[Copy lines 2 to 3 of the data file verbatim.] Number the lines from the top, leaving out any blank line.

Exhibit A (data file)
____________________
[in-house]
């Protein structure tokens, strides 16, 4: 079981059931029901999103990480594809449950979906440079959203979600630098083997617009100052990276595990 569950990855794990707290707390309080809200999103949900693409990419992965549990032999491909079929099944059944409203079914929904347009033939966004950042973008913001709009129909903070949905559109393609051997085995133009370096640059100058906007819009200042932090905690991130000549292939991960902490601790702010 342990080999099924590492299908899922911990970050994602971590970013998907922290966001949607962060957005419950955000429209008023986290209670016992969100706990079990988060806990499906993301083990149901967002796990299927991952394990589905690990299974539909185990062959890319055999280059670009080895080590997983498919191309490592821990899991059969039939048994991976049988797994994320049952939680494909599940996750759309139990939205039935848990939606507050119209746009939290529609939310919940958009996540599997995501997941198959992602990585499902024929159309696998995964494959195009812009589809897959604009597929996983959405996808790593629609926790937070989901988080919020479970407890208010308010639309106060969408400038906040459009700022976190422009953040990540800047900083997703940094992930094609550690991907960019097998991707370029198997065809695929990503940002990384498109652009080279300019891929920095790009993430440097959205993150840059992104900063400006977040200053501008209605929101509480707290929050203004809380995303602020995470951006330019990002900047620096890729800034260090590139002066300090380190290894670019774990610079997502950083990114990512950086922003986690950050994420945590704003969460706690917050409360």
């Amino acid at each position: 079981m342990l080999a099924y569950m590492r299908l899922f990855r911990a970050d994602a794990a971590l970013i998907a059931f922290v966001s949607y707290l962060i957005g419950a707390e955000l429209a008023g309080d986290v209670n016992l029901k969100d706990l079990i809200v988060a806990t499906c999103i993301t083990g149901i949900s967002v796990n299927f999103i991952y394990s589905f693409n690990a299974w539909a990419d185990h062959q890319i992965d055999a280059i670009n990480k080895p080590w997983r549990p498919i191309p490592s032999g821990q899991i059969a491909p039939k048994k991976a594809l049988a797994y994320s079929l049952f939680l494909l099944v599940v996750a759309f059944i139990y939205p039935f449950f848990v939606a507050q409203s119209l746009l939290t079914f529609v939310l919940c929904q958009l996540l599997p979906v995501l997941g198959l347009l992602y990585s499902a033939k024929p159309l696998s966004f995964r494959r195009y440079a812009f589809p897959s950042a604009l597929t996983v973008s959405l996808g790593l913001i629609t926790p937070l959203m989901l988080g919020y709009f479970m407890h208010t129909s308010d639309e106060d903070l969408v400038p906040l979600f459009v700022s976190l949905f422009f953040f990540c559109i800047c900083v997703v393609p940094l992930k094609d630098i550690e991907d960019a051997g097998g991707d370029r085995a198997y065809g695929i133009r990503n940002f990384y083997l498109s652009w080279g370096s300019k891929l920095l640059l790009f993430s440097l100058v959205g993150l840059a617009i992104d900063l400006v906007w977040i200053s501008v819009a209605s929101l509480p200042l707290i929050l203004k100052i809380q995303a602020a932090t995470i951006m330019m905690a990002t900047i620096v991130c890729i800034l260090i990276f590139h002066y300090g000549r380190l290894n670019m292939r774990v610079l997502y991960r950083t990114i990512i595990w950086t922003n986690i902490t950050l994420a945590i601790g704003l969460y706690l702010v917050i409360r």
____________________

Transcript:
């Protein structure tokens, strides 16, 4: 079981059931029901999103990480594809449950979906440079959203979600630098083997617009100052990276595990 569950990855794990707290707390309080809200999103949900693409990419992965549990032999491909079929099944059944409203079914929904347009033939966004950042973008913001709009129909903070949905559109393609051997085995133009370096640059100058906007819009200042932090905690991130000549292939991960902490601790702010 342990080999099924590492299908899922911990970050994602971590970013998907922290966001949607962060957005419950955000429209008023986290209670016992969100706990079990988060806990499906993301083990149901967002796990299927991952394990589905690990299974539909185990062959890319055999280059670009080895080590997983498919191309490592821990899991059969039939048994991976049988797994994320049952939680494909599940996750759309139990939205039935848990939606507050119209746009939290529609939310919940958009996540599997995501997941198959992602990585499902024929159309696998995964494959195009812009589809897959604009597929996983959405996808790593629609926790937070989901988080919020479970407890208010308010639309106060969408400038906040459009700022976190422009953040990540800047900083997703940094992930094609550690991907960019097998991707370029198997065809695929990503940002990384498109652009080279300019891929920095790009993430440097959205993150840059992104900063400006977040200053501008209605929101509480707290929050203004809380995303602020995470951006330019990002900047620096890729800034260090590139002066300090380190290894670019774990610079997502950083990114990512950086922003986690950050994420945590704003969460706690917050409360």
């Amino acid at each position: 079981m342990l080999a099924y569950m590492r299908l899922f990855r911990a970050d994602a794990a971590l970013i998907a059931f922290v966001s949607y707290l962060i957005g419950a707390e955000l429209a008023g309080d986290v209670n016992l029901k969100d706990l079990i809200v988060a806990t499906c999103i993301t083990g149901i949900s967002v796990n299927f999103i991952y394990s589905f693409n690990a299974w539909a990419d185990h062959q890319i992965d055999a280059i670009n990480k080895p080590w997983r549990p498919i191309p490592s032999g821990q899991i059969a491909p039939k048994k991976a594809l049988a797994y994320s079929l049952f939680l494909l099944v599940v996750a759309f059944i139990y939205p039935f449950f848990v939606a507050q409203s119209l746009l939290t079914f529609v939310l919940c929904q958009l996540l599997p979906v995501l997941g198959l347009l992602y990585s499902a033939k024929p159309l696998s966004f995964r494959r195009y440079a812009f589809p897959s950042a604009l597929t996983v973008s959405l996808g790593l913001i629609t926790p937070l959203m989901l988080g919020y709009f479970m407890h208010t129909s308010d639309e106060d903070l969408v400038p906040l979600f459009v700022s976190l949905f422009f953040f990540c559109i800047c900083v997703v393609p940094l992930k094609d630098i550690e991907d960019a051997g097998g991707d370029r085995a198997y065809g695929i133009r990503n940002f990384y083997l498109s652009w080279g370096s300019k891929l920095l640059l790009f993430s440097l100058v959205g993150l840059a617009i992104d900063l400006v906007w977040i200053s501008v819009a209605s929101l509480p200042l707290i929050l203004k100052i809380q995303a602020a932090t995470i951006m330019m905690a990002t900047i620096v991130c890729i800034l260090i990276f590139h002066y300090g000549r380190l290894n670019m292939r774990v610079l997502y991960r950083t990114i990512i595990w950086t922003n986690i902490t950050l994420a945590i601790g704003l969460y706690l702010v917050i409360r």